The Eastern practice of yoga has become a modern-day symbol of peace, serenity and well-being in the West. More than 20 million Americans practice yoga, according to the 2012 Yoga in America study, with practitioners spending more than $10 billion a year on yoga-related products and classes.
Improved Brain Function.
Just 20 minutes of health yoga — an ancient form of the practice that emphasizes physical postures rather than flow or sequences — can improve cognitive function, boosting focus and working memory. In a University of Illinois study, participants performed significantly better on tests of brain functioning after yoga, as compared to their performance after 20 minutes of vigorous aerobic exercise.
Lower Stress Levels.
Yoga’s stress-busting powers may come from its ability to lessen the activity of proteins that are known to play a role in inflammation, according to a study published last year from University of California, Los Angeles researchers.
Alter Gene Expression.
A small Norwegian study suggested that yoga’s many healthy benefits might come from its ability to alter gene expression in immune cells.
A recent Colorado State University study found that Bikram yoga — a form of yoga in which a series of 26 postures are performed for 90 minutes in a heated room — is linked with increased shoulder, lower back and hamstring flexibility, as well as greater deadlift strength and decreased body fat, compared with a control group.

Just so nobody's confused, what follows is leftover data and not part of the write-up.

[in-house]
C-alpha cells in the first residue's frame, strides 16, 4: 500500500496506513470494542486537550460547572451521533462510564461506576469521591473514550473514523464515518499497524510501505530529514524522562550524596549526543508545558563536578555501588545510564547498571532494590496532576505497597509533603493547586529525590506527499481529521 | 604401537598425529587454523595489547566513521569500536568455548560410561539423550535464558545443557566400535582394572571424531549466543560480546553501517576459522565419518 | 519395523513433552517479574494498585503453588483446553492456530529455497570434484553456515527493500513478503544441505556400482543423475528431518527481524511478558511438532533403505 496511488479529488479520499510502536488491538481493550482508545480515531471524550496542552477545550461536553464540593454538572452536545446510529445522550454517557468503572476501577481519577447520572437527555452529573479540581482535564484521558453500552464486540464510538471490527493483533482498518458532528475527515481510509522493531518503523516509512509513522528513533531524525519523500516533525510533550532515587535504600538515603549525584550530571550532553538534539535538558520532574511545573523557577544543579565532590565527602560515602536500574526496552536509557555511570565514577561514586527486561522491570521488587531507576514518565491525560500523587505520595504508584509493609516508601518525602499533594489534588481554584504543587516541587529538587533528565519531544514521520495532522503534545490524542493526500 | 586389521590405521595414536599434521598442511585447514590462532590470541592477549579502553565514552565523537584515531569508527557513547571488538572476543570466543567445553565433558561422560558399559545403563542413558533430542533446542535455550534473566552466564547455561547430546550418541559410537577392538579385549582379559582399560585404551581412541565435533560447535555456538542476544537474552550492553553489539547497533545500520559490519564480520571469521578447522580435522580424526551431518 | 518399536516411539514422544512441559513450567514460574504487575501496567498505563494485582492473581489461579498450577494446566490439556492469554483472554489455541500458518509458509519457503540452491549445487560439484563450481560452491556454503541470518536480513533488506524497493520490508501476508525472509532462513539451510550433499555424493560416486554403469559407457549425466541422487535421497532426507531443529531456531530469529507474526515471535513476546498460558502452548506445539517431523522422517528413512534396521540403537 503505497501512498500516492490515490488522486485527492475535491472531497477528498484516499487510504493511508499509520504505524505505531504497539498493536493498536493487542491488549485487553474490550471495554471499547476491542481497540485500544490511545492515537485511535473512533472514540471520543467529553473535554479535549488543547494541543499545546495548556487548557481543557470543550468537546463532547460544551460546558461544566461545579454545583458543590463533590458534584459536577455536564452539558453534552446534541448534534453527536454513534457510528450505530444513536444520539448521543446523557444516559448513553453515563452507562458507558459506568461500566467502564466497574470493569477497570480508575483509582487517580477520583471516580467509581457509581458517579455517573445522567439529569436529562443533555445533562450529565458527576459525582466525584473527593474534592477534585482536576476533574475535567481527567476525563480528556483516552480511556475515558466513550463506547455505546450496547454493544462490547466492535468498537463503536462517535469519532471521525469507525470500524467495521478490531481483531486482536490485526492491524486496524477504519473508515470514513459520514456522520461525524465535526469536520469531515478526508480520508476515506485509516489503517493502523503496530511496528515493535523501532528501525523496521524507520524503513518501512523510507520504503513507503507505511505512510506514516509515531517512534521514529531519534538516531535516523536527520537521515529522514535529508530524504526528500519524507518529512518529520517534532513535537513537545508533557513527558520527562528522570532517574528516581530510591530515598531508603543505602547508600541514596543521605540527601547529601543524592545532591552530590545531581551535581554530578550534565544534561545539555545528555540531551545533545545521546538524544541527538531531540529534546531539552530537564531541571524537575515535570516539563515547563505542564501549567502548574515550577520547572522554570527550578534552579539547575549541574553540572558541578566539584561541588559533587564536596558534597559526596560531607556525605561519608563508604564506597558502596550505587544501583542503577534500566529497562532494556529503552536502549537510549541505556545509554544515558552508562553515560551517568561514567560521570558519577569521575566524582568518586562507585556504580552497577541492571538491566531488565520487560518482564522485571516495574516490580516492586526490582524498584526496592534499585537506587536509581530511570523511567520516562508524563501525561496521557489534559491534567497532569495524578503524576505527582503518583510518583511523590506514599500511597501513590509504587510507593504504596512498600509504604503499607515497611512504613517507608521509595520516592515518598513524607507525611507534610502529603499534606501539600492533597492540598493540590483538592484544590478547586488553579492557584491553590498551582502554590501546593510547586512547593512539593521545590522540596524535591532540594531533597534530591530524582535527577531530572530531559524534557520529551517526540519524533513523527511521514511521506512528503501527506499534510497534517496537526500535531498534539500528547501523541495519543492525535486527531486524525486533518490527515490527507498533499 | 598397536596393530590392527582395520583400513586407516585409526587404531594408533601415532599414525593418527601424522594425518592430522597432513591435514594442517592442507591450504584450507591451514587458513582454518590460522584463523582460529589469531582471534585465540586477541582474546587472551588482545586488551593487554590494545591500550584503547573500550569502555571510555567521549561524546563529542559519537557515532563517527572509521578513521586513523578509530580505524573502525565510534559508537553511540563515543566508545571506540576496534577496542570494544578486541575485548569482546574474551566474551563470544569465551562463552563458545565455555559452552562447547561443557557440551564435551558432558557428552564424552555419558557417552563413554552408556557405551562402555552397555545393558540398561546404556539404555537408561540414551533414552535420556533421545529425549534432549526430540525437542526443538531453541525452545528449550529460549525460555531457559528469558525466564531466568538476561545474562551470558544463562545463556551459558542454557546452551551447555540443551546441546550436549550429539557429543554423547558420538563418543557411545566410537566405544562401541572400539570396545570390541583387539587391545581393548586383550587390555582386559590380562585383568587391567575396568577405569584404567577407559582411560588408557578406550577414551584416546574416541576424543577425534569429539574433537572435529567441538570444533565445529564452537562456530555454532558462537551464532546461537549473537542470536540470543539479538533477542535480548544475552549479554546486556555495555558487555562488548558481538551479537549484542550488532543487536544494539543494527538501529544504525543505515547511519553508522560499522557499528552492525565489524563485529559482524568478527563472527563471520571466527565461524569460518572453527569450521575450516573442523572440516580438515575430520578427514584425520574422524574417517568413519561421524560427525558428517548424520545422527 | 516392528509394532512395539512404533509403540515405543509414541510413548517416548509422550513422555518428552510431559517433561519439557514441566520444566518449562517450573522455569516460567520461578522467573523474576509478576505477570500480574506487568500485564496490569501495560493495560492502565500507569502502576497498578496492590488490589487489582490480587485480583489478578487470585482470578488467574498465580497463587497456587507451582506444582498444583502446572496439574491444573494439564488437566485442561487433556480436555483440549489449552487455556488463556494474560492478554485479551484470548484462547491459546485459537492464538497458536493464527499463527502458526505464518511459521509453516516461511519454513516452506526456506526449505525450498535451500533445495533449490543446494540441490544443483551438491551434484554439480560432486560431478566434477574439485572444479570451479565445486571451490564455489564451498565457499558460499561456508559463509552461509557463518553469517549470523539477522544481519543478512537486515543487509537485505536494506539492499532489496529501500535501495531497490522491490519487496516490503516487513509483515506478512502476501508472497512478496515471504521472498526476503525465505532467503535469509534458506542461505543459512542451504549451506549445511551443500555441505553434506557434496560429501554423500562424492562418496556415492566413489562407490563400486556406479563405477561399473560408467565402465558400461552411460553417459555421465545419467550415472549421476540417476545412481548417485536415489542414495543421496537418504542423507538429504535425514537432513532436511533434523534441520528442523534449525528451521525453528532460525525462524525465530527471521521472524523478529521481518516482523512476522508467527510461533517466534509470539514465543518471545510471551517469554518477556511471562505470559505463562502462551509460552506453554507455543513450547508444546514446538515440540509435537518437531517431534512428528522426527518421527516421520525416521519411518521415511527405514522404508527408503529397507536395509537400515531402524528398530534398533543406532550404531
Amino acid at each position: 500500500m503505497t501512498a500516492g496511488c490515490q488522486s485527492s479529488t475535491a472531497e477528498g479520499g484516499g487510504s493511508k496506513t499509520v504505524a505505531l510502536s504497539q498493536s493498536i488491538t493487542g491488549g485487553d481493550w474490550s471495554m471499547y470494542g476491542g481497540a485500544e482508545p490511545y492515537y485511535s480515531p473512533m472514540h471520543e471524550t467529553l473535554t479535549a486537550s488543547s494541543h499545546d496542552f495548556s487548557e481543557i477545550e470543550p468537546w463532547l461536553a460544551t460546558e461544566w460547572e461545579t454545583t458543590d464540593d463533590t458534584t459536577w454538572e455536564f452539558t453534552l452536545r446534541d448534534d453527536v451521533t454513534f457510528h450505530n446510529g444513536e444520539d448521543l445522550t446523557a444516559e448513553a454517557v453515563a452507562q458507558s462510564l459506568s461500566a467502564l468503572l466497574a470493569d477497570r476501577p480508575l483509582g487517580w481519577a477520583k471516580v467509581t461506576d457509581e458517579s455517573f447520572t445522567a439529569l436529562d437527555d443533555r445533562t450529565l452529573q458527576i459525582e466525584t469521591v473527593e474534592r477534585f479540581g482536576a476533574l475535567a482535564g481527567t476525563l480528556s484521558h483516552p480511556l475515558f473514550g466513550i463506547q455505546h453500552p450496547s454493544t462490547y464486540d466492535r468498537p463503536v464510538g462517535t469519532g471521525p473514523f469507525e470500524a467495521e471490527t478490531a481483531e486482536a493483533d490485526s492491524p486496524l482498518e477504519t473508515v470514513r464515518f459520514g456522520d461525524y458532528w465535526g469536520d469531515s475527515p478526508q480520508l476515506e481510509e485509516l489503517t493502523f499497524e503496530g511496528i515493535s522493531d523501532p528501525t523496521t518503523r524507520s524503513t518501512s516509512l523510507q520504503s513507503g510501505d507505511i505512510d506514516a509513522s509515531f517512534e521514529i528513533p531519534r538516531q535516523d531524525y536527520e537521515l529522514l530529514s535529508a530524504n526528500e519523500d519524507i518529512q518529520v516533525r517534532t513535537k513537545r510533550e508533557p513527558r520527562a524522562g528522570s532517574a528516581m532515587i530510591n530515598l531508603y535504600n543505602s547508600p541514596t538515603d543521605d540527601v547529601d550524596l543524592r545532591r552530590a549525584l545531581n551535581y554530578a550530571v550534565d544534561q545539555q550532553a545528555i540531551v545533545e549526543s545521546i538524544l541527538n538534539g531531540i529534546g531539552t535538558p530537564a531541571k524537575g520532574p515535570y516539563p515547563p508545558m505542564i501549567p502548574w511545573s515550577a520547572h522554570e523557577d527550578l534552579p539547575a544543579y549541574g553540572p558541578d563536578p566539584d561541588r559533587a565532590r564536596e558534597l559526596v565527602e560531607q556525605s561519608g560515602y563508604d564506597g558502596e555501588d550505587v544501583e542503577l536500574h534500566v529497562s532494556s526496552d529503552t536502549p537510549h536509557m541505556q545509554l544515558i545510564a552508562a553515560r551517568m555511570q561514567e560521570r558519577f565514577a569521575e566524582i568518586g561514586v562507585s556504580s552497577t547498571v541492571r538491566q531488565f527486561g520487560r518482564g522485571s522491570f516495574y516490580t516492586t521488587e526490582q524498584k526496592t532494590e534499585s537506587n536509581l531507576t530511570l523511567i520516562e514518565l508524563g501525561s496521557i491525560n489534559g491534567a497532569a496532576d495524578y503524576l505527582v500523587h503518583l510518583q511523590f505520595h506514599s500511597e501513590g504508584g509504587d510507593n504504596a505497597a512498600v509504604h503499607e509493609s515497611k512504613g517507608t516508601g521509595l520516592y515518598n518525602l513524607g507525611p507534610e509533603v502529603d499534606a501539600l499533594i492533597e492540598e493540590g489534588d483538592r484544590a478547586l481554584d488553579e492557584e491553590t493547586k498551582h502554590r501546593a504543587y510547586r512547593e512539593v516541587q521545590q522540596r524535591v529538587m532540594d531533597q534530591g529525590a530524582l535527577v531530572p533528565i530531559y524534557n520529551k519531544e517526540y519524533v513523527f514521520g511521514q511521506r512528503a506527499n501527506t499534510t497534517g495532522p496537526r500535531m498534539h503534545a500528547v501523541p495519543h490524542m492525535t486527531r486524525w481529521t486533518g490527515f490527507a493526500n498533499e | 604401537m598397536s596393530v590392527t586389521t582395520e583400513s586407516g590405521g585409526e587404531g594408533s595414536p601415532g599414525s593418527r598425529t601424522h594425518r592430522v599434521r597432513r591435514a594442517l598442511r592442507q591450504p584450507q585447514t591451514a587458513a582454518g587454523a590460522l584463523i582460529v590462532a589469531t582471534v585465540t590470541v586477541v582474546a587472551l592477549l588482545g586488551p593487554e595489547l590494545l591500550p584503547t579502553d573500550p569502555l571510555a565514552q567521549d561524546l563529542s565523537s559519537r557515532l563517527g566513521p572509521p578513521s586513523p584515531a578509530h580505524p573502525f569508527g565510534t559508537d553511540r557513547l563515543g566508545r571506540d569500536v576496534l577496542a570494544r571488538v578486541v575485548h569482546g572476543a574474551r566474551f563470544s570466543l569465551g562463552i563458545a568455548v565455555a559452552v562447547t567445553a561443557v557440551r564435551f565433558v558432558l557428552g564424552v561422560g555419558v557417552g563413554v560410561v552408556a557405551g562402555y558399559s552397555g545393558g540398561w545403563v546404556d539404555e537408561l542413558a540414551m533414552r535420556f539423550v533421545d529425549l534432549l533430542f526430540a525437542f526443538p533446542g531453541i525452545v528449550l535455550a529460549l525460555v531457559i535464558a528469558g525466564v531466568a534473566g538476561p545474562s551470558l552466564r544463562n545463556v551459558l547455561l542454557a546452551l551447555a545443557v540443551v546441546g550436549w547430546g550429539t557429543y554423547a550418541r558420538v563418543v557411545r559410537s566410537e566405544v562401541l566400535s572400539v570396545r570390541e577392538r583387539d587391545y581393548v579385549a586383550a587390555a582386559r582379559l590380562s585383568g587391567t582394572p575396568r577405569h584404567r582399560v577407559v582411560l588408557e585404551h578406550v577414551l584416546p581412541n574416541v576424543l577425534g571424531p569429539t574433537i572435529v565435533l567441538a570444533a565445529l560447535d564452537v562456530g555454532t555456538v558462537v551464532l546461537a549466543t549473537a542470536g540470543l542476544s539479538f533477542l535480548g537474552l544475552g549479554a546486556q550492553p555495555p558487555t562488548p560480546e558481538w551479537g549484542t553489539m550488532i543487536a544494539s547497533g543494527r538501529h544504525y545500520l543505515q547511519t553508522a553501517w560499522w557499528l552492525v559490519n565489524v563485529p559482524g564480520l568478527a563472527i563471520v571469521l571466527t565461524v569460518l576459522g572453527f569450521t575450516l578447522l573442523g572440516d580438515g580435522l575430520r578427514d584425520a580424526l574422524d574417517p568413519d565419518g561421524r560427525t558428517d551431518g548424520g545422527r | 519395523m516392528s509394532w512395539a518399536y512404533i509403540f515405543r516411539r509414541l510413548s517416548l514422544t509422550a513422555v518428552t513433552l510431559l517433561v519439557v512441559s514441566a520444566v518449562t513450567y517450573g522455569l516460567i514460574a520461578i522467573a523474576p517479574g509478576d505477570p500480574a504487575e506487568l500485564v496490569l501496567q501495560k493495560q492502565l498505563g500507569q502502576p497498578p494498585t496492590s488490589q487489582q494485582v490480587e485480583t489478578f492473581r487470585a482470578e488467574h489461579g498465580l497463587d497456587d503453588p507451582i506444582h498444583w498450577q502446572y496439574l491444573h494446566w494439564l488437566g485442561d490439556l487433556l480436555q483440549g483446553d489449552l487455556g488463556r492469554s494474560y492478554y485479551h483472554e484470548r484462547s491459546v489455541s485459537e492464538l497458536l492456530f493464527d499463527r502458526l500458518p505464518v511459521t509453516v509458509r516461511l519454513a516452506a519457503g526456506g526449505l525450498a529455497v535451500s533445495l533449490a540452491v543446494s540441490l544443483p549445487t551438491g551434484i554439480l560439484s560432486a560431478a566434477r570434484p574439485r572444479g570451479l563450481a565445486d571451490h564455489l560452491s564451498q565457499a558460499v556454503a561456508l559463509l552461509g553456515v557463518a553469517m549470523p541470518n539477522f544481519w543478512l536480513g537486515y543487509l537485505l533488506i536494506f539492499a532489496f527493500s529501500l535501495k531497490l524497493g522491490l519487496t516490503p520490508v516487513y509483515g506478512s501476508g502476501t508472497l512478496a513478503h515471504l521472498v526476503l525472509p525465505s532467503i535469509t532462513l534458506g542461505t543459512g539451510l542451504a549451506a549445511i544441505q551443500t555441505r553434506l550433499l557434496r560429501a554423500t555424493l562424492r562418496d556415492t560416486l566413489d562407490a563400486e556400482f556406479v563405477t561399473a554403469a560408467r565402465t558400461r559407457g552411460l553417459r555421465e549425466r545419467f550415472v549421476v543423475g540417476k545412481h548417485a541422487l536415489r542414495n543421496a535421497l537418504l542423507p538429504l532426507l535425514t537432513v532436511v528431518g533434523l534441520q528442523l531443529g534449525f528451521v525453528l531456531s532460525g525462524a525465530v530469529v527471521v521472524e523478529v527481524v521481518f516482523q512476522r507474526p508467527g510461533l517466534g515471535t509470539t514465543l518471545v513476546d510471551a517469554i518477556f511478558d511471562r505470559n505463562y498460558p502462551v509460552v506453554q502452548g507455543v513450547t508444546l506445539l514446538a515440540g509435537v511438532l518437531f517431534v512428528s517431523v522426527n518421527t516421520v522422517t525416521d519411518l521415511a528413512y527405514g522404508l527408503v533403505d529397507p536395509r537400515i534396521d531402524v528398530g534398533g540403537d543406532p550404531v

A 2010 Boston University study showed that 12 weeks of yoga could help to reduce anxiety and increase gamma-aminobutyric (GABA) levels in the brain (low levels of GABA have been linked with depression and anxiety disorders).
Relief from Chronic Back Pain.
Researchers at West Virginia University found Iyengar Yoga to be more effective in reducing pain and improving mood than standard medical treatment among those with chronic lower back problems.
Steady Blood Sugar Levels in People with Diabetes.
Adding yoga to a typical diabetes care regimen could result in steady blood sugar levels, according to a 2011 Diabetes Care study. Reuters reported that just three months of yoga in addition to diabetes care resulted in a decrease in body mass index, as well as no increases in blood sugar levels.
Improved Sense of Balance.
Practicing an Iyengar yoga program designed for older adults was found to improve balance and help prevent falls in women over 65, according to a 2008 Temple University study.
A 2009 pilot study by Dr. Loren Fishman showed that practicing yoga could improve bone density among older adults.
“We did a bone mineral density (DEXA) scan, then we taught half of them the yoga, waited two years, and did another scan,” Fishman previously told The Huffington Post. “And not only did these people not lose bone, they gained bone. The ones who didn’t do the yoga lost a little bone, as you would expect.”
Researchers from the Fred Hutchinson Cancer Research Center in Seattle found an association between a regular yoga practice and decreased weight — or at least a maintained weight — among more than 15,000 healthy, middle-aged adults.
“Those practicing yoga who were overweight to start with lost about five pounds during the same time period those not practicing yoga gained 14 pounds,” study researcher Alan Kristal, DPH, MPH, told WebMD.